1371 words (3.9 pages)
- William Butler Yeats, born in 1865, is regarded as one of the pioneers of poetry in the 1900s. He is most well-remembered for his work focusing on the myths, folklore and history of Ireland, his home nation, but his other pieces have also found their way into the hearts of people around the world past and present. In 1923, he was awarded the Nobel Peace Prize for his contributions to English and Irish literature. Along with Ezra Pound and T.S. Elliot, he is one of the most famous canonical Modernist poets: a genre of literature characterized by the use of free verse, concision, and a more musical sound to their writings (Surette).... [tags: Poetry Analysis ]
1023 words (2.9 pages)
- An Analysis of Down by the Salley Gardens One of Yeats' poems, Down by the Salley Gardens is a typical story of inexperienced youth in the realm of love. The final two lines hold the key to the theme of the poem: She bid me take life easy, as the grass grows on the weirs; But I was young and foolish, and now am full of tears. The poem is evidently about the relationship between the narrator and the woman with the "little snow-white feet• and the narrator's failure to be able to cope with that relationship.... [tags: Biography Biographies Essays]
2762 words (7.9 pages)
- The timeless essence and the ambivalence in Yeats’ poems urge the reader’s response to relevant themes in society today. This enduring power of Yeats’ poetry, influenced by the Mystic and pagan influences is embedded within the textual integrity drawn from poetic techniques and structure when discussing relevant contextual concerns. “Wild Swans at Coole”, “Easter 1916” and “The Second Coming” encapsulate the romanticism in his early poetry to civil influences and then a modernist approach in the later years.... [tags: Theme, Literary Analysis, Influences]
915 words (2.6 pages)
- Drenched in a dark pessimism, and nightmarish imagery, Yeat’s intent with “The Second Coming” from a text-based perspective, is a prophetic warning to post-WWI Europe. As the narrator is personal - despite his minimal use of first person - and orates alike a prophet who’s illustrating a desolate vision he’s witnessing in real-time. The first stanza is the portrayal of his vision. A collapsing post-WWI society, sitting on and than exceeding the threshold of crisis, represented by symbolic lines such as: “the blood-dimmed tide is loosed.” Which refers to society exceeding the aforesaid threshold of crisis, and the resulting violence.... [tags: Linguistics, Meaning of life, The Reader, Poetry]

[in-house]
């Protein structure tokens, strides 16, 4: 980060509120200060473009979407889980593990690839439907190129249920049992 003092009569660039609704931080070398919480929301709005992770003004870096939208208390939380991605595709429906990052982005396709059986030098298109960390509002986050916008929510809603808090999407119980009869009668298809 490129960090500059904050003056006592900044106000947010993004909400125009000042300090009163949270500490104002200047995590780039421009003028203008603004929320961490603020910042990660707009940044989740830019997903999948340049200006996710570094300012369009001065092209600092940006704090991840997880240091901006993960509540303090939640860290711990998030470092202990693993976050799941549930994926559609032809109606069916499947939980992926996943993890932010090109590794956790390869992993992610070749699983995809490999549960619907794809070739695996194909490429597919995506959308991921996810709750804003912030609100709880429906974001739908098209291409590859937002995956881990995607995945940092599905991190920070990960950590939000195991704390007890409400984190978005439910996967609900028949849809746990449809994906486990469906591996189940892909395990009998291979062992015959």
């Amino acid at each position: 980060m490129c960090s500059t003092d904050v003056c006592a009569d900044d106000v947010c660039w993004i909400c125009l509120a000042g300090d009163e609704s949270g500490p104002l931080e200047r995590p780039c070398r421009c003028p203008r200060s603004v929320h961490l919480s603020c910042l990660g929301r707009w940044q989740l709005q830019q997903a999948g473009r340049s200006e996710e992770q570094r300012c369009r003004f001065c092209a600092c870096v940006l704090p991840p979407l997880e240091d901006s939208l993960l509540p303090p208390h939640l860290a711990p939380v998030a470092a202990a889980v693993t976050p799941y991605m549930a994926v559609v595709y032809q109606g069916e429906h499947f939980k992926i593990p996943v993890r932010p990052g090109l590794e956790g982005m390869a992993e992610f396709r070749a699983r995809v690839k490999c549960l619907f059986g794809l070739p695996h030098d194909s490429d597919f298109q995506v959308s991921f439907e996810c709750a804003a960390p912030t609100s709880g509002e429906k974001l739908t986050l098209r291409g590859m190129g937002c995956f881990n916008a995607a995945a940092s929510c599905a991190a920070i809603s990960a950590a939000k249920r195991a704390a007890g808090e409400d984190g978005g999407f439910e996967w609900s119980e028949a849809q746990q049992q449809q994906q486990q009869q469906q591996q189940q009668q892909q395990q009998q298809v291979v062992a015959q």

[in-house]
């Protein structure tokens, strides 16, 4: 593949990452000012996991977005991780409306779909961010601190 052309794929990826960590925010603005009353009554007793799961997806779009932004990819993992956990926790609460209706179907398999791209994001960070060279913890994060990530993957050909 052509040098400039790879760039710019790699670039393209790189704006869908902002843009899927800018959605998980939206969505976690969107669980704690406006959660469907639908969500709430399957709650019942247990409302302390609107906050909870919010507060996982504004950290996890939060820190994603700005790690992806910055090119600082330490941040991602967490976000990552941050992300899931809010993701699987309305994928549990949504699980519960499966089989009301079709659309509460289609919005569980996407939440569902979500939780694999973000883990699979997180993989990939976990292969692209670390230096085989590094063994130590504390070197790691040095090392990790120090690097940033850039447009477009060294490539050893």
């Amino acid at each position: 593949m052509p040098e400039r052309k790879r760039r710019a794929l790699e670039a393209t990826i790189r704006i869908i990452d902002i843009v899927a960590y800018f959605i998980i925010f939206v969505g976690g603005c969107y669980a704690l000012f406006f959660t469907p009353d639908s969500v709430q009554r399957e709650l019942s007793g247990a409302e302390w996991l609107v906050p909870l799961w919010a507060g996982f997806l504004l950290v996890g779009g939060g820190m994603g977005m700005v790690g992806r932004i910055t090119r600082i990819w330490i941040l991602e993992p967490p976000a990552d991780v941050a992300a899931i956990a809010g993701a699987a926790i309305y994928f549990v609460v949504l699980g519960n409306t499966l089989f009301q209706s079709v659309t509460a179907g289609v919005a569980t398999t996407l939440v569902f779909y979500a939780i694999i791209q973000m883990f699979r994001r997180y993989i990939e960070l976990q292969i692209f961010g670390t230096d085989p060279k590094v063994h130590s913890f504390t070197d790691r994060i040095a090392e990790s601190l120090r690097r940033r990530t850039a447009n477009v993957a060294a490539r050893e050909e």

735 words (2.1 pages)
- William Butler Yeats' "The Second Coming" The poem “The Second Coming” was written by William Butler Yeats in 1919. Yeats was an accomplished Irish poet and was known for the socio-religious ideas he emphasized in his poetry. In “The Second Coming,” his ideas unfold in three significant metaphors. The first metaphor relates a falcon and its falconer to the destruction of society. The metaphor has two possible interpretations. One view may be that the falcon represents society and the falconer represents God and morality.... [tags: Yeats Second Coming Poem Poetry Essays]
502 words (1.4 pages)
- Poetry Analysis of The Song of the Old Mother, The Affliction of Margaret and Ulysses The poem starts with the old mother telling us how she usually starts her day at dawn. Lighting the fire (which I believe would be used for the rest of her jobs). Then she scrubs the room (using water heated over the fire?), then bakes (again using the fire.) and then sweeping up. By the she has finished all her work, the stars are coming out again - "beginning to blink and peep". The young people meanwhile are able to "lie long", dreaming of "matching" ribbons on their clothes and in their hair.... [tags: Papers]
656 words (1.9 pages)
- In the poem “Because I could not stop for Death” by Emily Dickinson refers to death as a gentlemen who unexpectedly visits Dickinson to take her on a journey “towards eternity” (I. 24). It is very ironic that she considers death as a gentleman, but as we all know it is the total opposite. On the second stanza they both start the slow and peaceful journey. “We slowly drove, he knew no haste” (I. 5). We can see the tranquility of the scene in which they are. Dickinson here understands the seriousness of the situation in which she is, and she forgets about everything.... [tags: Poem Analysis, Poetry]
620 words (1.8 pages)